There’s other categories that didn’t make the cut.  For pure fantasy and just to underscore a frequent worry I have about academia I could put ‘Carbon Footprint’ as one of my categories.  Academia, in the age of the internet and decent audio-visual communication seems to involve a disproportionate amount of jet travel.  I should also like to add, ‘Public Money Spent’, just to see how the experts and non-experts deal with this variable.  Picture a VC and a tax-payer playing Top Trumps.  The VC proudly declares ‘Professor James, publications, 346″.  Because the game is set up like that, the taxpayer also has a top professor, with the same number of publications, 346; it is a tie.  The rules are such that now, the VC can choose another category from the same card and try that one**.  The VC smiles and chooses Public Money Spent (i.e. Research Grants from Government), £6.7million.  That’s a lot of money and the VC is confident of having won.  Hearing this, the taxpayer is puzzled, and thinks his card, someone who has only spent £150,000 of the public purse for the same gain, must be the winning card, like the supercar with a better fuel economy. A row ensues.   I haven’t added ‘Salary’ either, but naturally, that would be a saving variable for many a senior academic.   I suggest that this could be expressed in multiples of the Prime Minster’s salary, just to make the numbers more manageable on the modestly proportioned cards.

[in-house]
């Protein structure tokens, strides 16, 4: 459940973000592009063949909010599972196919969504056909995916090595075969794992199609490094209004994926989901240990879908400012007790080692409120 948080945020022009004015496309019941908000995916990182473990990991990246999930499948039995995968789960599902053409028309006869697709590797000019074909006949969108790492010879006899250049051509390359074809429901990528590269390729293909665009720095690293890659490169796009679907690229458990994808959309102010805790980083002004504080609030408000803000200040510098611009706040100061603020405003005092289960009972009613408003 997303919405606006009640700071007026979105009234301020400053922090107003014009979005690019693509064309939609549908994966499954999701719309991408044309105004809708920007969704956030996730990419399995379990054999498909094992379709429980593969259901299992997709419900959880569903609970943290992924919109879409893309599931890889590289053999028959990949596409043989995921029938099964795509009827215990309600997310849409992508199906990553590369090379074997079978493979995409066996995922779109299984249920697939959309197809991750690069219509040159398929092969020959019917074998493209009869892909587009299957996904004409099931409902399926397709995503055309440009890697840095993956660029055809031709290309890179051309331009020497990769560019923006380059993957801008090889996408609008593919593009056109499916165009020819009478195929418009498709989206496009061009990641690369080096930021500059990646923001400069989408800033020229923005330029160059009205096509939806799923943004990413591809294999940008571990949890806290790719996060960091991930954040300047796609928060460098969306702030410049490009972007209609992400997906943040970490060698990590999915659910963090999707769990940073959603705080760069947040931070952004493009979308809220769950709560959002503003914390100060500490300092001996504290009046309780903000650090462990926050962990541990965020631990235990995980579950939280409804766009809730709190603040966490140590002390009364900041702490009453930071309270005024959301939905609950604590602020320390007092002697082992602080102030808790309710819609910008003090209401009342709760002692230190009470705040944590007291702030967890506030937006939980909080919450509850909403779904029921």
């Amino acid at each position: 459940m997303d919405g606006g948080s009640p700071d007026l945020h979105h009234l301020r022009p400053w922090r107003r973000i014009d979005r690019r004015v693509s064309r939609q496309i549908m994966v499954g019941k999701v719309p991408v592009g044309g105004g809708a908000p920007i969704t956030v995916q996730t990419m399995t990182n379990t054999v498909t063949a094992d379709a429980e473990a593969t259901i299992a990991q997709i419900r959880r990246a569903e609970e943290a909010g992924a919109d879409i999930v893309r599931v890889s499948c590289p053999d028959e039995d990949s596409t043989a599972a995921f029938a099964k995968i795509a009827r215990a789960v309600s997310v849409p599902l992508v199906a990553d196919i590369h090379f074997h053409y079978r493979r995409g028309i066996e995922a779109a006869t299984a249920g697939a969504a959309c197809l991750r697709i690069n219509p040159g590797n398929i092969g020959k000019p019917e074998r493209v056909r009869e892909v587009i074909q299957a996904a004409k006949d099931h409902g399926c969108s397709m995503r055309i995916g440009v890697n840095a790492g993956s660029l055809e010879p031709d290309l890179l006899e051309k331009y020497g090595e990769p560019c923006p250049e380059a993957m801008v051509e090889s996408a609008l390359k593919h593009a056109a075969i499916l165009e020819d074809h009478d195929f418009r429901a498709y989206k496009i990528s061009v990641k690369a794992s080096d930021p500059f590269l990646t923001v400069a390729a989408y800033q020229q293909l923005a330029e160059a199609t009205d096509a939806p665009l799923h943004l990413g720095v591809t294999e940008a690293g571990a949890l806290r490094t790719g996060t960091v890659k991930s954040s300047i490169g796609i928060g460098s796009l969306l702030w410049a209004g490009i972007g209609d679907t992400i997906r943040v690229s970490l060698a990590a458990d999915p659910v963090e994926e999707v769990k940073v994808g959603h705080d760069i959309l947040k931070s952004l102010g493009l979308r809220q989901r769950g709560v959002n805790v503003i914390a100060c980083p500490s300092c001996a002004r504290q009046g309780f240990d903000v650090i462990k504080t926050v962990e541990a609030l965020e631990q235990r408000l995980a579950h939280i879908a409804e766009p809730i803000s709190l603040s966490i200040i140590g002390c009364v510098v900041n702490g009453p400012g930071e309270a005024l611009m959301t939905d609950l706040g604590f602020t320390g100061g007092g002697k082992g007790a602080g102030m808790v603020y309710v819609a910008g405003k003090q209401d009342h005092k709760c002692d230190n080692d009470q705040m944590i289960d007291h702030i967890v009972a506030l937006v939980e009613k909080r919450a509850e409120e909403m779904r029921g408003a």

Finally, there’s the issue of who goes in the pack, in order to make it enjoyable but realistic.  No good having a set of cards all distributed with similar scores on the one same variable, is it?  A bit of variety is best. Also, it’s no good having only one domain, gender or age group represented.  But, one could have different categories, different sets – Russell Group Top Trumps, New University Top Trumps, Early Career Researcher Top Trumps, Open Access Champion Top Trumps, etc. Endless fun.
*not actually true, but I just like the sound of ‘in a counterbalanced fashion’.
** other resolutions of a tie exist, please see local rules.